Page last updated at 11:28 GMT, Friday, 11 April 2008 12:28 UK

US rice growers go against the grain

By Rajesh Mirchandani
BBC News, California

On a broad fertile plain near Sacramento, ringed by snow-capped mountains, submerged rice fields shimmer in the sunlight and a small yellow plane buzzes 40ft above them.

Rice-planting is done from a great height in California

It comes into land and a conveyor belt starts up, carrying thousands of small light brown husks from a truck into a funnel-shaped container.

The funnel is lowered over the plane and its contents allowed to tumble into the hollow back-end.

The husks are, in fact, rice kernels, and at this farm in Northern California they sow rice seeds from the air, as they have done for 80 years. They are planting early this year.

The plane - guided by GPS - makes several low passes over the fields. Then, just like a crop-duster, it sprays its cargo of rice kernels into the water below.

Satellite navigation means the seeding runs do not overlap, so the rice seeds are not overcrowded or too far apart.

The technique allows these farmers to plant a large amount of rice quickly. In turn, about four months from now, it can all be harvested together.

We have taken our food supplies for granted
Tim Johnson, California Rice Commission

It's cost effective for them. Still, Zachary Dennis, whose family has farmed here for three generations, says they must innovate to survive.

"We have diversified. We grow trees, almonds and walnuts, and wheat," he says.

"But first and foremost, I'm a rice farmer and I will try to stick with this as long as I can.

"A few years ago, we would not have been able to make it with the prices we were getting," he says, citing petroleum, insurance and employment costs. "It's hard."

Grains and strains

Higher rice prices help farmers offset increasing production costs, and global rice prices have risen 20% since January. Yet even though the US is the world's fourth-largest rice exporter, California's crop does not feel the full benefit of the price rise.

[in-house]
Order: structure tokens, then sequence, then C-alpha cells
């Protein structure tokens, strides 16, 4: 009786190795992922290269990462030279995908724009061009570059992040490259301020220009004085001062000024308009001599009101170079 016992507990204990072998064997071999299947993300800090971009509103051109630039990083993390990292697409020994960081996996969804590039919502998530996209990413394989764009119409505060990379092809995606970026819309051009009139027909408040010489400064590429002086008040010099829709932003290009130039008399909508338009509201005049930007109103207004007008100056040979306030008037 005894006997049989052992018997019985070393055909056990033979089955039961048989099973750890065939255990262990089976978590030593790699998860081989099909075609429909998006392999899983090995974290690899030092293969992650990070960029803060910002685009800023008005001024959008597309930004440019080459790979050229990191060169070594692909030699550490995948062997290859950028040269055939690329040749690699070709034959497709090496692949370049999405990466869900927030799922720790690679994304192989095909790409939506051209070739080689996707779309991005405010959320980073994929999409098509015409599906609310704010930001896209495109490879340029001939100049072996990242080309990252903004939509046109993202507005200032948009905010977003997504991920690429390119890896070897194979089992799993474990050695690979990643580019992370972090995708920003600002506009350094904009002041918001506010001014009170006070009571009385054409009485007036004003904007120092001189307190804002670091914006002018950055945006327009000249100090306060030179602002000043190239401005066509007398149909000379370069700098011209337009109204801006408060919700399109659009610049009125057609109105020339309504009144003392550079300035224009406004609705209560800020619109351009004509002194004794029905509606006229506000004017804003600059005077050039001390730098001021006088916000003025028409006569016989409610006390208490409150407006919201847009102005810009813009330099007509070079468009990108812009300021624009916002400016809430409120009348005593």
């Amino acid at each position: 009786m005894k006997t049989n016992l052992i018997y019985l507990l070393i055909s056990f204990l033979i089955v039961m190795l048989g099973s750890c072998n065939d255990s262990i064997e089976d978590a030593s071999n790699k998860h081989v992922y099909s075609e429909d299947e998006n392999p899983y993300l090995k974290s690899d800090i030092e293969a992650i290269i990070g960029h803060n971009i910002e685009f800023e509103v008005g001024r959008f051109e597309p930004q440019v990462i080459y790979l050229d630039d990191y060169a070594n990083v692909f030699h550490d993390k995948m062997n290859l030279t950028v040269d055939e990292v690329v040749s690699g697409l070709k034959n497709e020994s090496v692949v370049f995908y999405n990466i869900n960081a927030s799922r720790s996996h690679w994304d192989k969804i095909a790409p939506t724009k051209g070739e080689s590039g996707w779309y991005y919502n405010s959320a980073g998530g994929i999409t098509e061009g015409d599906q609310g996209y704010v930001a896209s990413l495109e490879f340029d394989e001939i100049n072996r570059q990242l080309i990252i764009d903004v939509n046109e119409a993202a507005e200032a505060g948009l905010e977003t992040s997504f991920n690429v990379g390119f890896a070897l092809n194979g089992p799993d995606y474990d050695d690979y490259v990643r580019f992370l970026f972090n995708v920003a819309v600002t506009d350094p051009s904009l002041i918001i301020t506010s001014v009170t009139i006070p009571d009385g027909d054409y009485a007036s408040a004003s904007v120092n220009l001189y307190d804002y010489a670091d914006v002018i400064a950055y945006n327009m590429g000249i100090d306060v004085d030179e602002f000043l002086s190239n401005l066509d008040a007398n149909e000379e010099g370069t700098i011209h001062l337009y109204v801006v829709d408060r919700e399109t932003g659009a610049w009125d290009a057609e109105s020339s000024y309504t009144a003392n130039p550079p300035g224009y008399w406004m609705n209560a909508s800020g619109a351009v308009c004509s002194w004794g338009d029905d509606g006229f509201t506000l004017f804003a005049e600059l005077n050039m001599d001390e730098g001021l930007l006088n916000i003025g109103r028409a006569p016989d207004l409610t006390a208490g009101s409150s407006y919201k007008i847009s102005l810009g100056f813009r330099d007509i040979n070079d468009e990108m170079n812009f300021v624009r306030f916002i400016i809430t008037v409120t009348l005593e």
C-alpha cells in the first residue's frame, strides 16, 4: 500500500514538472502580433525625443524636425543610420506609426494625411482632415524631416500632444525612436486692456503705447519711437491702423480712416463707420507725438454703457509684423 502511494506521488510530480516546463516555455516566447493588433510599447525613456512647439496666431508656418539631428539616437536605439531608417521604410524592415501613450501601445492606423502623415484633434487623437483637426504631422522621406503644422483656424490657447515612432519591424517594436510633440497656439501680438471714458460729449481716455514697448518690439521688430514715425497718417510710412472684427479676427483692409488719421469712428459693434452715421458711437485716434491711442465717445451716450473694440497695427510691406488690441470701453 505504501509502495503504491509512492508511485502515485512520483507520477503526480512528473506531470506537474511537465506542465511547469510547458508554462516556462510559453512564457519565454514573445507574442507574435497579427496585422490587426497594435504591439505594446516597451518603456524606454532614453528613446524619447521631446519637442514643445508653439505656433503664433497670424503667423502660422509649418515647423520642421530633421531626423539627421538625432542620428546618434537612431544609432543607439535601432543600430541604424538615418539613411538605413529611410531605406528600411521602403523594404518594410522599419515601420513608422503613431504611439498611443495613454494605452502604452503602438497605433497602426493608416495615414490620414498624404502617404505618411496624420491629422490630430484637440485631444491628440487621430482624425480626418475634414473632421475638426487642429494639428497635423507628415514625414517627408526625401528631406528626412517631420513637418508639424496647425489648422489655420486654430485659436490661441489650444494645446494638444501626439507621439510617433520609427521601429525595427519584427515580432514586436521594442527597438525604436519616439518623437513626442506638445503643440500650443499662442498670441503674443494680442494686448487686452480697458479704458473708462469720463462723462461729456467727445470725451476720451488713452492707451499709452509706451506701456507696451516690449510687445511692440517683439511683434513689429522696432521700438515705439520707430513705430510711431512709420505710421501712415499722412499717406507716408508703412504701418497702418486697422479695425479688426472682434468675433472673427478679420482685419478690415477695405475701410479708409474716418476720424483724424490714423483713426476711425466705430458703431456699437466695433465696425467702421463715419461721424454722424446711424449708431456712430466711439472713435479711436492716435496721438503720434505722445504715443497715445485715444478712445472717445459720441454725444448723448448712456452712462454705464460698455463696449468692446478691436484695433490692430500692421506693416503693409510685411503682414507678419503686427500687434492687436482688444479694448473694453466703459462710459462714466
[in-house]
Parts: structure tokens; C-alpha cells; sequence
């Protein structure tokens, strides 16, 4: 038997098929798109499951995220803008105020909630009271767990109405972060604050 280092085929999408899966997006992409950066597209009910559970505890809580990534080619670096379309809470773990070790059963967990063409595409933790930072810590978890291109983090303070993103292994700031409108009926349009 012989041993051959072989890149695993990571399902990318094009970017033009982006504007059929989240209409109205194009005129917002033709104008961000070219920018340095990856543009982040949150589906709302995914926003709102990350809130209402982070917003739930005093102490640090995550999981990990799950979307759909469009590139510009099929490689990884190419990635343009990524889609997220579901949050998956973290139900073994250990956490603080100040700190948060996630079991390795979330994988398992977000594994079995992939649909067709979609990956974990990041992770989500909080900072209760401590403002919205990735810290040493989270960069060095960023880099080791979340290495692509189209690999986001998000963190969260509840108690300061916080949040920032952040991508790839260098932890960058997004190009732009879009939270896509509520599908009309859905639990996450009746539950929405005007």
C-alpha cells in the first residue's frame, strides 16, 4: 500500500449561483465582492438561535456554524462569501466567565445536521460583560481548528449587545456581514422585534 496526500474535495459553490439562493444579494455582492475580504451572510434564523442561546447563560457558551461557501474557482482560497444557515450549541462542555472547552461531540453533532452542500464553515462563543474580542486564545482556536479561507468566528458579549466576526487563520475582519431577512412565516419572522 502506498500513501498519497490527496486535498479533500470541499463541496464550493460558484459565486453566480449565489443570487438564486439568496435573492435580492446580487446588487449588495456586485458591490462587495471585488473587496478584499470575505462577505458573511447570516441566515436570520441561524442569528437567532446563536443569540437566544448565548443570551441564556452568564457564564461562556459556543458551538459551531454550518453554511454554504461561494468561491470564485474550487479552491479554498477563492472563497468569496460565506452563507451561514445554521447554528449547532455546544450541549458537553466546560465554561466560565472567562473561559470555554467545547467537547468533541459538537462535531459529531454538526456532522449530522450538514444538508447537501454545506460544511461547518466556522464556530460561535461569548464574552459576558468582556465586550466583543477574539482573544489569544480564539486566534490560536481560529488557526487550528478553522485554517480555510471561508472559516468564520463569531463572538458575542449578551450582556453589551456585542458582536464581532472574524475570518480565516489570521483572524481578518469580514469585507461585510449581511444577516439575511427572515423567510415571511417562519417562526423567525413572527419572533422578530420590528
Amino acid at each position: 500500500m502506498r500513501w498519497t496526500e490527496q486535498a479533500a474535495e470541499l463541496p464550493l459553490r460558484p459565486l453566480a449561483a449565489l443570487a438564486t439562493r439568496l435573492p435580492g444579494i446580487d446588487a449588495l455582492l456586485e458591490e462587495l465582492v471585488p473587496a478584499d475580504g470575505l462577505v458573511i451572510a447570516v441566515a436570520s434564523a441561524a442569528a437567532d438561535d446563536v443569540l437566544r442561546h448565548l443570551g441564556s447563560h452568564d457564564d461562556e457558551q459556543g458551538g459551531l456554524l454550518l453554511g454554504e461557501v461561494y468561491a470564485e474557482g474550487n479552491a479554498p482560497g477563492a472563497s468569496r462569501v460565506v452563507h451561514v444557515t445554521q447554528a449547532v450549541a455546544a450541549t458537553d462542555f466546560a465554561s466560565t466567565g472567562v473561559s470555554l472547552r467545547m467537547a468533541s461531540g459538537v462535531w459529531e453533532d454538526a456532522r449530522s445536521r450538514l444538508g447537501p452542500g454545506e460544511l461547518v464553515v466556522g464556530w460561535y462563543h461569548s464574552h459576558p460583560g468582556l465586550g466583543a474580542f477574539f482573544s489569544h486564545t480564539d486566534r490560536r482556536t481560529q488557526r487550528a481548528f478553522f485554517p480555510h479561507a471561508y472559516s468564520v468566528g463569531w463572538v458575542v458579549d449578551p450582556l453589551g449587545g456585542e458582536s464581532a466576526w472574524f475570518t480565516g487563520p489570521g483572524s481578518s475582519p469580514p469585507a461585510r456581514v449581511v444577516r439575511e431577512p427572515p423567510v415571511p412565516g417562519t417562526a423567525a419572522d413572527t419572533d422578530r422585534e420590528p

That's because California grows short- and medium-grain rice, while 80% of global rice production and consumption is of the long-grain variety. (Arkansas, on the other hand, America's largest rice-growing state, produces long-grain).

When people talk of global shortages of rice, they usually mean shortages of long-grain rice.

Rice grains on a conveyor belt
The texture of Californian rice is not to everyone's taste

So could California simply export more rice to the countries where it is in great demand? It's not as simple as it sounds.

The major problem is culture. While Californian-style short- or medium-grain rice is a basic ingredient in sushi (and Japan buys much Californian rice), many other countries where rice is a staple prefer long-grain.

Whole cuisines have developed around this variety, which is cooked differently and can have a different texture and flavour. Cultural differences that stretch back thousands of years are not easy to break.

Secondly, long-grain rice prefers a tropical climate, not the more arid environment of California's rice fields.

However, it is possible to grow long-grain rice here, and Tim Johnson, president of the California Rice Commission, says higher global prices offer his members an opportunity.

"Up to this point, growing long-grain was not as profitable as maybe growing medium-grain rice," he says. "I expect with the higher long-grain prices, we will see more acres in California go towards long-grain."

Sky-high prices

The growing production of ethanol is another factor affecting California's rice growers. With more farmland given over to corn to turn into biofuels, less is available for rice cultivation, so forcing prices up.

And then there's the basic reality that no increase in production by California's rice growers is going to make much of a dent in world demand.

Rick Richter, pilot
We never have gotten what we should be getting for these crops
Rick Richter, pilot

But Tim Johnson believes higher global demand for rice, and the problems this has caused in some places, is a sign of things to come.

"It's really a wake-up call that the everyday consumer can appreciate," he says.

"In the world, we have taken our food supplies for granted.

"Now with different cropping techniques, the loss of farmland and changing weather patterns, the once huge stocks of rice, wheat and corn that were the norm in the 1970s... they're just not there."

The implication is that we should not expect rice prices, and prices of other basic food crops, to come down soon.

Back on the farm, on a break from flying rice-seeding planes, one of the pilots, Rick Richter, is making the most of higher prices.

"We never have gotten what we should be getting for these crops, with the rising input [costs] and the work that goes into it," he says.

"So now we are getting up there, we are going to make a decent living like everybody else, and you know, that's what we have been waiting for."

The BBC is not responsible for the content of external internet sites

Has China's housing bubble burst?
How the world's oldest clove tree defied an empire
Why Royal Ballet principal Sergei Polunin quit


Americas Africa Europe Middle East South Asia Asia Pacific